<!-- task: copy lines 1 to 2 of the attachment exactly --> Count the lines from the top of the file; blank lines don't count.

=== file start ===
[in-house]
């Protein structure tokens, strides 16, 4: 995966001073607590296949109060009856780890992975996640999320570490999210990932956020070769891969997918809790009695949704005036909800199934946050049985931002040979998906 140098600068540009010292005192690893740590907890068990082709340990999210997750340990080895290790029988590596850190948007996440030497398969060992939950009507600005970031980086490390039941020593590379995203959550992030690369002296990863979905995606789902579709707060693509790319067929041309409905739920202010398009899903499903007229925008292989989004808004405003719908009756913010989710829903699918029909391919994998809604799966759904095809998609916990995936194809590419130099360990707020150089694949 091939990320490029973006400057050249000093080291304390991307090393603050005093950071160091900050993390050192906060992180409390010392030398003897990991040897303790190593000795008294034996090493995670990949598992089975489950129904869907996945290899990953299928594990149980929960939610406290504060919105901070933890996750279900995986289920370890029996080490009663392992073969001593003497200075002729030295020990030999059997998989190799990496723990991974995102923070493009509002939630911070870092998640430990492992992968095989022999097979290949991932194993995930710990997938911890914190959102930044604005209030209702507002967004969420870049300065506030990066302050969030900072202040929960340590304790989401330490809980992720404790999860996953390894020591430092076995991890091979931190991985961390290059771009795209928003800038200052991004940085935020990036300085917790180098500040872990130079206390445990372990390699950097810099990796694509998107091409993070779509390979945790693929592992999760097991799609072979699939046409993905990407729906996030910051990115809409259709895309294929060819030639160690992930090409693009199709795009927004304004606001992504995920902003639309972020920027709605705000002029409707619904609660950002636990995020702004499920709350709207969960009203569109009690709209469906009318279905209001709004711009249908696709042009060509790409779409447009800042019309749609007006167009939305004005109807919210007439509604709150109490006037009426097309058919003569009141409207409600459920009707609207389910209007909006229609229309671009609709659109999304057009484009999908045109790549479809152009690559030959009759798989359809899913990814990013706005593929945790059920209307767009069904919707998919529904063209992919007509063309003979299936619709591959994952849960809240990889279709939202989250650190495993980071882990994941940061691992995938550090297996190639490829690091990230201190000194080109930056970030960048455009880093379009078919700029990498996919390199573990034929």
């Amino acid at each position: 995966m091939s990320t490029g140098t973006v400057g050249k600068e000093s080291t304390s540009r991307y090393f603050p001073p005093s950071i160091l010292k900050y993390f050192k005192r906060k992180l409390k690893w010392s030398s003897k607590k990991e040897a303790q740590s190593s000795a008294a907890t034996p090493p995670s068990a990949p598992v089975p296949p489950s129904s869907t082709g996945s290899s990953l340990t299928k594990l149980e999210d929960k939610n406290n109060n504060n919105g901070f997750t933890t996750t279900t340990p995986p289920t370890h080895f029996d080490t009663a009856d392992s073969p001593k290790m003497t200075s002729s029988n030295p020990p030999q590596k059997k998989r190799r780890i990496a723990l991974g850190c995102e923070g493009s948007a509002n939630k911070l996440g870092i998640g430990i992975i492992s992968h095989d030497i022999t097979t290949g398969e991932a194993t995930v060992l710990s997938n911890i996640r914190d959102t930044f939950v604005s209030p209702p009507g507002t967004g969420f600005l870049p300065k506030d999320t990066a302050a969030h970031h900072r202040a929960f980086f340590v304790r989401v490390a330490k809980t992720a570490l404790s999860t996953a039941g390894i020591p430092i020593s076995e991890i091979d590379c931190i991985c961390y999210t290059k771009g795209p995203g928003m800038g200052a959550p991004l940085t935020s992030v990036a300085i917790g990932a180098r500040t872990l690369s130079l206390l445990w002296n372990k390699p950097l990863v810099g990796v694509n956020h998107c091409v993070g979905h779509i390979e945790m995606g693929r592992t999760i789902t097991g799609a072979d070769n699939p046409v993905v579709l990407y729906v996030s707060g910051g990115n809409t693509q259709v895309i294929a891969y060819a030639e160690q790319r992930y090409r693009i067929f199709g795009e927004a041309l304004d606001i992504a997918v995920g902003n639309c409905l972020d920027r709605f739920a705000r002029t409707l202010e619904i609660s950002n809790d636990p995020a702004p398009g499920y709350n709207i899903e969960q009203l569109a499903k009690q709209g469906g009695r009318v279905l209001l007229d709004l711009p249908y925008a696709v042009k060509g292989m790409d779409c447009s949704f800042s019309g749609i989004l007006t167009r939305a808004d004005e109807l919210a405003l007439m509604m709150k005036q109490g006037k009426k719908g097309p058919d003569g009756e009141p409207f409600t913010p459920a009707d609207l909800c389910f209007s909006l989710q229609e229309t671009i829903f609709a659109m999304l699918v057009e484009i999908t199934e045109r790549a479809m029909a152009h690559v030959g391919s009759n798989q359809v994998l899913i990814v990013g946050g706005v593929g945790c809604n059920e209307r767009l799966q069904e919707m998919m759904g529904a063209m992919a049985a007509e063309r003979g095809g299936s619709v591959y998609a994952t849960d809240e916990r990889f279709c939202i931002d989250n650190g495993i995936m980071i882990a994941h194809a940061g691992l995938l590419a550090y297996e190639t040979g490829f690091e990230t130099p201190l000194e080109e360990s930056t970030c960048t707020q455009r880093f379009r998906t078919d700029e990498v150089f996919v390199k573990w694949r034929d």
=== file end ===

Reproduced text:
[in-house]
């Protein structure tokens, strides 16, 4: 995966001073607590296949109060009856780890992975996640999320570490999210990932956020070769891969997918809790009695949704005036909800199934946050049985931002040979998906 140098600068540009010292005192690893740590907890068990082709340990999210997750340990080895290790029988590596850190948007996440030497398969060992939950009507600005970031980086490390039941020593590379995203959550992030690369002296990863979905995606789902579709707060693509790319067929041309409905739920202010398009899903499903007229925008292989989004808004405003719908009756913010989710829903699918029909391919994998809604799966759904095809998609916990995936194809590419130099360990707020150089694949 091939990320490029973006400057050249000093080291304390991307090393603050005093950071160091900050993390050192906060992180409390010392030398003897990991040897303790190593000795008294034996090493995670990949598992089975489950129904869907996945290899990953299928594990149980929960939610406290504060919105901070933890996750279900995986289920370890029996080490009663392992073969001593003497200075002729030295020990030999059997998989190799990496723990991974995102923070493009509002939630911070870092998640430990492992992968095989022999097979290949991932194993995930710990997938911890914190959102930044604005209030209702507002967004969420870049300065506030990066302050969030900072202040929960340590304790989401330490809980992720404790999860996953390894020591430092076995991890091979931190991985961390290059771009795209928003800038200052991004940085935020990036300085917790180098500040872990130079206390445990372990390699950097810099990796694509998107091409993070779509390979945790693929592992999760097991799609072979699939046409993905990407729906996030910051990115809409259709895309294929060819030639160690992930090409693009199709795009927004304004606001992504995920902003639309972020920027709605705000002029409707619904609660950002636990995020702004499920709350709207969960009203569109009690709209469906009318279905209001709004711009249908696709042009060509790409779409447009800042019309749609007006167009939305004005109807919210007439509604709150109490006037009426097309058919003569009141409207409600459920009707609207389910209007909006229609229309671009609709659109999304057009484009999908045109790549479809152009690559030959009759798989359809899913990814990013706005593929945790059920209307767009069904919707998919529904063209992919007509063309003979299936619709591959994952849960809240990889279709939202989250650190495993980071882990994941940061691992995938550090297996190639490829690091990230201190000194080109930056970030960048455009880093379009078919700029990498996919390199573990034929």